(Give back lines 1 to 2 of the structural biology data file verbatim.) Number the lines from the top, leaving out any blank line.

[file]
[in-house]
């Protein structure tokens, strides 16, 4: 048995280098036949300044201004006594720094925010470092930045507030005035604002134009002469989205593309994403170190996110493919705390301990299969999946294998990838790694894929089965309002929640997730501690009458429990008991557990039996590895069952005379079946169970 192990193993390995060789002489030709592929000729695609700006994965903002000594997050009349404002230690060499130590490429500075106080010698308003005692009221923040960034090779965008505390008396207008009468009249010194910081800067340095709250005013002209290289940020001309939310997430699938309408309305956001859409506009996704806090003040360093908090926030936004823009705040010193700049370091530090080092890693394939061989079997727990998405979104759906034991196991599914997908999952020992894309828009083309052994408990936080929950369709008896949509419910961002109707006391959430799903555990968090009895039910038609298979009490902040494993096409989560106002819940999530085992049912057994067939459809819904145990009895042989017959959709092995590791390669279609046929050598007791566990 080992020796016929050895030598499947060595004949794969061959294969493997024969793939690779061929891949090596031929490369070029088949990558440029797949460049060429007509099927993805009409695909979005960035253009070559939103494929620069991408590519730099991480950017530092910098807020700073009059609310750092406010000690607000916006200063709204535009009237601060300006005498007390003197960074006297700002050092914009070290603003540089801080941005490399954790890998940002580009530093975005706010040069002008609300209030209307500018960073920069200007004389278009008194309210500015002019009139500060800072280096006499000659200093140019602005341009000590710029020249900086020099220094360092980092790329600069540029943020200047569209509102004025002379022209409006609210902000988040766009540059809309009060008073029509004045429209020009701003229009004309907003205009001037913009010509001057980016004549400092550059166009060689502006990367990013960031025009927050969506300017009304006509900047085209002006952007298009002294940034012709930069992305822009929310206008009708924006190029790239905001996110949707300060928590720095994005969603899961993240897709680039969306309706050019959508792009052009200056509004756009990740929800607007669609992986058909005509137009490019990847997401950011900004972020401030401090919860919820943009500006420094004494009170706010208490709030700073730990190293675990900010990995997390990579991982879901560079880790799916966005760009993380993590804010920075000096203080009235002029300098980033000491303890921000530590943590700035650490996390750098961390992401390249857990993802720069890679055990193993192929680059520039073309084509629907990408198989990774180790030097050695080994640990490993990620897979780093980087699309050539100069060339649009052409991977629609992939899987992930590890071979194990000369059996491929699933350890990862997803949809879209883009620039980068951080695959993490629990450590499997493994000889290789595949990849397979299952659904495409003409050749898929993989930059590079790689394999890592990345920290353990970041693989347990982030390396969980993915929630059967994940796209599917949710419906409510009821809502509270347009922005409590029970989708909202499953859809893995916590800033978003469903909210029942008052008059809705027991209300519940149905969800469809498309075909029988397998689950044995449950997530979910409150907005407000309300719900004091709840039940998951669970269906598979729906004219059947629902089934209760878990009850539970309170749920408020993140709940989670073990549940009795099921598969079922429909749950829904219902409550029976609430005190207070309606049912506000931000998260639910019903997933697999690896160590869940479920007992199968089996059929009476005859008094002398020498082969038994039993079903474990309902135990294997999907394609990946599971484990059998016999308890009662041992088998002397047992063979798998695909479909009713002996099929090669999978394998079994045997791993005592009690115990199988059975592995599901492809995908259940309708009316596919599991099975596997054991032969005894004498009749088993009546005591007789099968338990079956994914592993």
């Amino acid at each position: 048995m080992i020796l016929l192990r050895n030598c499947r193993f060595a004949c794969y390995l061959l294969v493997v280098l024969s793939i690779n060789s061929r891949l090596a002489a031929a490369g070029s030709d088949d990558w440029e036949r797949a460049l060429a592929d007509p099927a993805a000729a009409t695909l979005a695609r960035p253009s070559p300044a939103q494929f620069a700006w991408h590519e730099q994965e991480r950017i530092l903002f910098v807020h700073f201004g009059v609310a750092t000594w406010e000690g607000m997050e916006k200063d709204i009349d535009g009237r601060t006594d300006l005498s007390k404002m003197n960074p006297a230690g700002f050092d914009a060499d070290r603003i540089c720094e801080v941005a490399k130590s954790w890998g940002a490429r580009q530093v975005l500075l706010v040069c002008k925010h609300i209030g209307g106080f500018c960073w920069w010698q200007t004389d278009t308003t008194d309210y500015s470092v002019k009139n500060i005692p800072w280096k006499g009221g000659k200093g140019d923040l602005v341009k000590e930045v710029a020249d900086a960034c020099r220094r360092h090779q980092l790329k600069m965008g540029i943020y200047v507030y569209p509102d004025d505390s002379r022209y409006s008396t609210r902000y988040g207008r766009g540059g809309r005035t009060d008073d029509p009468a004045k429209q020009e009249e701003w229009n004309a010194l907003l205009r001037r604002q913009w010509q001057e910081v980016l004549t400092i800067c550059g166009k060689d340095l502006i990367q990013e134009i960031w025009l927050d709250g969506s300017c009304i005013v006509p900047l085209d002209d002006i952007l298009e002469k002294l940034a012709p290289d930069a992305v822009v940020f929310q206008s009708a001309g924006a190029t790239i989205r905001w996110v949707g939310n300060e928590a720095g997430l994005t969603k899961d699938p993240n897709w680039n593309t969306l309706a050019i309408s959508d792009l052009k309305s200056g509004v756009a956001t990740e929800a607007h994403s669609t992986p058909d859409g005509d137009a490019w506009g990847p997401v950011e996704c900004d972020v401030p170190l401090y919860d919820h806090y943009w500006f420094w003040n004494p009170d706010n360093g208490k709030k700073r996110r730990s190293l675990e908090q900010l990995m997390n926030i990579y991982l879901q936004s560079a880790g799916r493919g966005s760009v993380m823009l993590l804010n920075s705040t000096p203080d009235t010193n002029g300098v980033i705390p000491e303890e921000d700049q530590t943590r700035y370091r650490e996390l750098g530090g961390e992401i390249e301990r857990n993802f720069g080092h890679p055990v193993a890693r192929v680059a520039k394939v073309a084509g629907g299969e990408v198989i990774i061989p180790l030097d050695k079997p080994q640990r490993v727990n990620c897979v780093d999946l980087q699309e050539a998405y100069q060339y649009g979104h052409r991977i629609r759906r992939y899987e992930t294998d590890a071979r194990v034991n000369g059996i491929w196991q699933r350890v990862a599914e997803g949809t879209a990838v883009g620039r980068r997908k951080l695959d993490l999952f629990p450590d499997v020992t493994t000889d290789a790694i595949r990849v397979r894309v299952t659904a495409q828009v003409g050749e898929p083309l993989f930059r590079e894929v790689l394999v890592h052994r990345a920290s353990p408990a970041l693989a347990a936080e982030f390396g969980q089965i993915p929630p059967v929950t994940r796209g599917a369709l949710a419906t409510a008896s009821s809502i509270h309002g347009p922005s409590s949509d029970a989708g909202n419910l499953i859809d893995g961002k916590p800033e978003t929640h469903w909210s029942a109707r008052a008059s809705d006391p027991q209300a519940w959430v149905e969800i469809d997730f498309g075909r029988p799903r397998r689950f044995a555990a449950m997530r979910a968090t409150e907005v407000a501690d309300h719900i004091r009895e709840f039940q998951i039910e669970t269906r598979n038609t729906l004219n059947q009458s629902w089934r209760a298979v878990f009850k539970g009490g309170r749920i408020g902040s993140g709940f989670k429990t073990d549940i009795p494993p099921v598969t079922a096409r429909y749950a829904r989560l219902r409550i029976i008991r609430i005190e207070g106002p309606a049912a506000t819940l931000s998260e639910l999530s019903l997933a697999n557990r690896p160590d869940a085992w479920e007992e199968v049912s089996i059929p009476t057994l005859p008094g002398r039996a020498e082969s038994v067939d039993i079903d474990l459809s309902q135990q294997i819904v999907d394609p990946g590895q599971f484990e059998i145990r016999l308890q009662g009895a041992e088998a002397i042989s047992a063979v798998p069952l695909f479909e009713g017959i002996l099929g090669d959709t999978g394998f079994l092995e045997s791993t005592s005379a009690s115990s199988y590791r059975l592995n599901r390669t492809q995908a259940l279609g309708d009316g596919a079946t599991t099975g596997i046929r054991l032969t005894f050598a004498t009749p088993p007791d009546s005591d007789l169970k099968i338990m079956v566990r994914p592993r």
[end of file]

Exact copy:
[in-house]
């Protein structure tokens, strides 16, 4: 048995280098036949300044201004006594720094925010470092930045507030005035604002134009002469989205593309994403170190996110493919705390301990299969999946294998990838790694894929089965309002929640997730501690009458429990008991557990039996590895069952005379079946169970 192990193993390995060789002489030709592929000729695609700006994965903002000594997050009349404002230690060499130590490429500075106080010698308003005692009221923040960034090779965008505390008396207008009468009249010194910081800067340095709250005013002209290289940020001309939310997430699938309408309305956001859409506009996704806090003040360093908090926030936004823009705040010193700049370091530090080092890693394939061989079997727990998405979104759906034991196991599914997908999952020992894309828009083309052994408990936080929950369709008896949509419910961002109707006391959430799903555990968090009895039910038609298979009490902040494993096409989560106002819940999530085992049912057994067939459809819904145990009895042989017959959709092995590791390669279609046929050598007791566990 080992020796016929050895030598499947060595004949794969061959294969493997024969793939690779061929891949090596031929490369070029088949990558440029797949460049060429007509099927993805009409695909979005960035253009070559939103494929620069991408590519730099991480950017530092910098807020700073009059609310750092406010000690607000916006200063709204535009009237601060300006005498007390003197960074006297700002050092914009070290603003540089801080941005490399954790890998940002580009530093975005706010040069002008609300209030209307500018960073920069200007004389278009008194309210500015002019009139500060800072280096006499000659200093140019602005341009000590710029020249900086020099220094360092980092790329600069540029943020200047569209509102004025002379022209409006609210902000988040766009540059809309009060008073029509004045429209020009701003229009004309907003205009001037913009010509001057980016004549400092550059166009060689502006990367990013960031025009927050969506300017009304006509900047085209002006952007298009002294940034012709930069992305822009929310206008009708924006190029790239905001996110949707300060928590720095994005969603899961993240897709680039969306309706050019959508792009052009200056509004756009990740929800607007669609992986058909005509137009490019990847997401950011900004972020401030401090919860919820943009500006420094004494009170706010208490709030700073730990190293675990900010990995997390990579991982879901560079880790799916966005760009993380993590804010920075000096203080009235002029300098980033000491303890921000530590943590700035650490996390750098961390992401390249857990993802720069890679055990193993192929680059520039073309084509629907990408198989990774180790030097050695080994640990490993990620897979780093980087699309050539100069060339649009052409991977629609992939899987992930590890071979194990000369059996491929699933350890990862997803949809879209883009620039980068951080695959993490629990450590499997493994000889290789595949990849397979299952659904495409003409050749898929993989930059590079790689394999890592990345920290353990970041693989347990982030390396969980993915929630059967994940796209599917949710419906409510009821809502509270347009922005409590029970989708909202499953859809893995916590800033978003469903909210029942008052008059809705027991209300519940149905969800469809498309075909029988397998689950044995449950997530979910409150907005407000309300719900004091709840039940998951669970269906598979729906004219059947629902089934209760878990009850539970309170749920408020993140709940989670073990549940009795099921598969079922429909749950829904219902409550029976609430005190207070309606049912506000931000998260639910019903997933697999690896160590869940479920007992199968089996059929009476005859008094002398020498082969038994039993079903474990309902135990294997999907394609990946599971484990059998016999308890009662041992088998002397047992063979798998695909479909009713002996099929090669999978394998079994045997791993005592009690115990199988059975592995599901492809995908259940309708009316596919599991099975596997054991032969005894004498009749088993009546005591007789099968338990079956994914592993």